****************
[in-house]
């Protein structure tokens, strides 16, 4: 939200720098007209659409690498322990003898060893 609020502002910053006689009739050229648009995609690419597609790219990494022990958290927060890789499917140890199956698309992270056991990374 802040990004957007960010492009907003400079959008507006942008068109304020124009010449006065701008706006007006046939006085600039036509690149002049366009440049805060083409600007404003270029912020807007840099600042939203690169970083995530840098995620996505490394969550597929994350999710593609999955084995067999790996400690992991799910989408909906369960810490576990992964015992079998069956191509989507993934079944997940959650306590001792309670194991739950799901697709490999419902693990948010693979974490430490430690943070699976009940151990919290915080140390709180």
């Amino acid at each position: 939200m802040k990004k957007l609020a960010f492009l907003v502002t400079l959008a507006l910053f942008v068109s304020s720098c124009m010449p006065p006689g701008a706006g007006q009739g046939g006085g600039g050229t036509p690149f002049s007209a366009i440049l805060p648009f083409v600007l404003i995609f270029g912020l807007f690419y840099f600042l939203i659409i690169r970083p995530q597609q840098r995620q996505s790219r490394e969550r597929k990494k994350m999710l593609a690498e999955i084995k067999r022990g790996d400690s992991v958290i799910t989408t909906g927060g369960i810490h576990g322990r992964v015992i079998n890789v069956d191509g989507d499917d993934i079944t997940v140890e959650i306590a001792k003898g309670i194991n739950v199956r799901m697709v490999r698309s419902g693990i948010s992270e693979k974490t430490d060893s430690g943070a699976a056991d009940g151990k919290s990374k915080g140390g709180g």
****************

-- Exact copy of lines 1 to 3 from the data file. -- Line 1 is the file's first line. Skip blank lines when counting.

[in-house]
């Protein structure tokens, strides 16, 4: 939200720098007209659409690498322990003898060893 609020502002910053006689009739050229648009995609690419597609790219990494022990958290927060890789499917140890199956698309992270056991990374 802040990004957007960010492009907003400079959008507006942008068109304020124009010449006065701008706006007006046939006085600039036509690149002049366009440049805060083409600007404003270029912020807007840099600042939203690169970083995530840098995620996505490394969550597929994350999710593609999955084995067999790996400690992991799910989408909906369960810490576990992964015992079998069956191509989507993934079944997940959650306590001792309670194991739950799901697709490999419902693990948010693979974490430490430690943070699976009940151990919290915080140390709180």
């Amino acid at each position: 939200m802040k990004k957007l609020a960010f492009l907003v502002t400079l959008a507006l910053f942008v068109s304020s720098c124009m010449p006065p006689g701008a706006g007006q009739g046939g006085g600039g050229t036509p690149f002049s007209a366009i440049l805060p648009f083409v600007l404003i995609f270029g912020l807007f690419y840099f600042l939203i659409i690169r970083p995530q597609q840098r995620q996505s790219r490394e969550r597929k990494k994350m999710l593609a690498e999955i084995k067999r022990g790996d400690s992991v958290i799910t989408t909906g927060g369960i810490h576990g322990r992964v015992i079998n890789v069956d191509g989507d499917d993934i079944t997940v140890e959650i306590a001792k003898g309670i194991n739950v199956r799901m697709v490999r698309s419902g693990i948010s992270e693979k974490t430490d060893s430690g943070a699976a056991d009940g151990k919290s990374k915080g140390g709180g």